What the Front Lines Want from Supervisors
NOTE: I will be presenting at the TEDx Berkeley event this coming Saturday, March 9. Tickets are available by clicking here. Enter SPEAKER-NETWORK for a 35% discount.
Two weeks ago I invited your thoughts on what it is we want from first-level leaders. So, today a simple report out from the 165 respondents among you, whom I thank for taking the time to respond to the survey! I think you’ll find the responses useful, whether you are such a supervisor, or perhaps a manager of supervisors, or just curious about leadership and management.
I offered respondents two ways to respond: an open-ended question where they could name the things most important to a front-line worker, and a question that gave them choices they could rate.
When given the open-ended question, here are the top words chosen by the 120 respondents for that portion:
I found it fascinating that the terms support, supporting, supportive were not concepts that I had identified when I gave respondents nineteen specific choices, but this came out on top.
Nor, despite my near-obsession with the power of listening-in-leadership, had I explicitly offered that as a choice for respondents. But, as you can see from the chart, these were extremely important. And in the chart below, all of those first five attributes reflect a great deal of communication. It is such a reminder that first-level supervisors may act like individual contributors, but the people through whom they get results need to be actively engaged. As we enter March Madness, it reminds me of the basketball coaches you see who are just constantly in communication with their players. When you think of how easy it is for a supervisor to forget all that their new workers don’t know or need to hear, the chart makes so much sense: support, listen, feedback.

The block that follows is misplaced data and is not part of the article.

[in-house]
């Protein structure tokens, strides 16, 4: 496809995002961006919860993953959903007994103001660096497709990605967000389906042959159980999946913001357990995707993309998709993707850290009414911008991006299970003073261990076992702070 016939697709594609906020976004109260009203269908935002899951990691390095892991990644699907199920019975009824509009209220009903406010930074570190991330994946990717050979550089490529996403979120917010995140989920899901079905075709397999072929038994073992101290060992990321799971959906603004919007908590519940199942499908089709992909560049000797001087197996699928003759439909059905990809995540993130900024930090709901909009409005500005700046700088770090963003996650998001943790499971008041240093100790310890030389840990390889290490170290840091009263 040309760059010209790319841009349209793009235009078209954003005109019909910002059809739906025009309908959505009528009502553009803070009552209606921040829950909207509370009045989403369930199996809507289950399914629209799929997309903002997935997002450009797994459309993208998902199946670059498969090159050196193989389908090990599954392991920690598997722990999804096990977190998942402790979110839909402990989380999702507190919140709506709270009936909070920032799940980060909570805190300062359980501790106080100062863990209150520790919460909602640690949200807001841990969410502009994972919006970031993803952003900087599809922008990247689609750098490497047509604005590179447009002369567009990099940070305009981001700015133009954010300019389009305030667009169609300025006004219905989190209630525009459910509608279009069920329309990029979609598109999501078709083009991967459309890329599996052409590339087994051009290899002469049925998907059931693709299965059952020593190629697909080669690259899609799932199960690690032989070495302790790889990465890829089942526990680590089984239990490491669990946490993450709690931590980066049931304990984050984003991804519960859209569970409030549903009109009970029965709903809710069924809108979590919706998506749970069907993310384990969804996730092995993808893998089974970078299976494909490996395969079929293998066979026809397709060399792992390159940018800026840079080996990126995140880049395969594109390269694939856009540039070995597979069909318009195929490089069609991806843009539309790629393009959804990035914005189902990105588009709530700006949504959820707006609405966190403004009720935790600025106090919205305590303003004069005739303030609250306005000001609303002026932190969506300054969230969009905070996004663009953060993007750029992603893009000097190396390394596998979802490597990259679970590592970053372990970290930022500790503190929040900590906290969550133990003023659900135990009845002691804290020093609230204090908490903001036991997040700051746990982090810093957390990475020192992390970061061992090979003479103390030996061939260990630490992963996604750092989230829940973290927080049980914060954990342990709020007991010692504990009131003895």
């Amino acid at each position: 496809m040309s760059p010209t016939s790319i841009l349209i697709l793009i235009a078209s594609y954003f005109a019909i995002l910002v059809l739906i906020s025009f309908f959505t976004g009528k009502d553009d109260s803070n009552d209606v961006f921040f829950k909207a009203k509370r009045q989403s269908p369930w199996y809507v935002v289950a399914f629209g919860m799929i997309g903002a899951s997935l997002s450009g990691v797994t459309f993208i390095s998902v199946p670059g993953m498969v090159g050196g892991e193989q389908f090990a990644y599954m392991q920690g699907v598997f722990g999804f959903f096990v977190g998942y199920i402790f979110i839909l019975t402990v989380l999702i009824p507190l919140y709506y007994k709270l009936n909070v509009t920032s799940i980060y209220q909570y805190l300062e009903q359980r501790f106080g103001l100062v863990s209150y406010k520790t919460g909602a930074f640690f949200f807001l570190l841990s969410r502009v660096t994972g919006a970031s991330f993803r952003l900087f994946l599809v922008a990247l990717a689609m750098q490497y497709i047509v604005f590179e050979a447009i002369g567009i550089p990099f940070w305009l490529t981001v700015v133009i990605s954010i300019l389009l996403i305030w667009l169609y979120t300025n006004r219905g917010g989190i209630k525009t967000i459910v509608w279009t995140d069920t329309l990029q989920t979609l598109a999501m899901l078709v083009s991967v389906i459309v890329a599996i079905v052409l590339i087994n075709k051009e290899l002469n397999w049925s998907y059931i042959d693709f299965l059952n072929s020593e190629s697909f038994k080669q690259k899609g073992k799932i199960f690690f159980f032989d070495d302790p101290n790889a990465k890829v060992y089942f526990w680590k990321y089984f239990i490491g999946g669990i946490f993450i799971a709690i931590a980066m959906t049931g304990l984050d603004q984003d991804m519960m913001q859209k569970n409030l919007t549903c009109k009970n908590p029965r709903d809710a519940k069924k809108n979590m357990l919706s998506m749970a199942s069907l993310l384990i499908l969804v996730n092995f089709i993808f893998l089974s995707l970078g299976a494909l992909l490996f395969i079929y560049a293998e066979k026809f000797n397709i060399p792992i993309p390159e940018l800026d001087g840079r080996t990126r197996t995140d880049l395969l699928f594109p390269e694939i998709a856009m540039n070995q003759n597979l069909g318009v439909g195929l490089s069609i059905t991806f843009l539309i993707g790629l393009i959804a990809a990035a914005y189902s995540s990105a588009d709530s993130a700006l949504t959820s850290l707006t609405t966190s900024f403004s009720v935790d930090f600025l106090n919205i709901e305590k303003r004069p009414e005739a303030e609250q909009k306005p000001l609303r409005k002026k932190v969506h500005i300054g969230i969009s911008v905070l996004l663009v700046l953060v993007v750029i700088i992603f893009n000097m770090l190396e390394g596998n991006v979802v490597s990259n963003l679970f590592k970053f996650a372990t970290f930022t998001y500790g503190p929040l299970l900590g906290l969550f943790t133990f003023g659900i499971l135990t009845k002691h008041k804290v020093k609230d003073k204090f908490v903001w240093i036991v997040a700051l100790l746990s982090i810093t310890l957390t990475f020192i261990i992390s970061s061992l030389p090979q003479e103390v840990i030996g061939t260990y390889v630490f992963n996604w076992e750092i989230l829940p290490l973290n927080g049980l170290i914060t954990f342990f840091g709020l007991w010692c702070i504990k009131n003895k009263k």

The second table provides the results from this question: How important to you is (or was) it to get the following from a front line supervisor? Where 1 = Least Important and 10 = Most Important:
The top 5 behaviors are listed. These were the top 5 – from 19 choices that were offered – for both men and women, yet there was some variation in terms of the importance based upon gender.
Fairness and having a truly open door were of highest importance to men, while honest feedback and respect for experience were highest for women.
Again, it’s worth noting that “support” and “listening” were not offered as choices, but were offered at a very high rate by respondents when it came to the open-ended question. The point above remains extremely clear: Workers want engagement, as reflected in this chart by feedback, an open door, and openness to ideas. Although this research is not rigorous enough to draw statistically significant conclusions, one cannot help but be struck by the last pairing of bars in the second chart: women put a strong premium on having their experience respected. Perhaps this deserves attention in both our study and our practice. I wonder what comments you might share on this point about women’s desire for the experience to be respected, as well as the broader data, as we strive to
Lead with our best selves!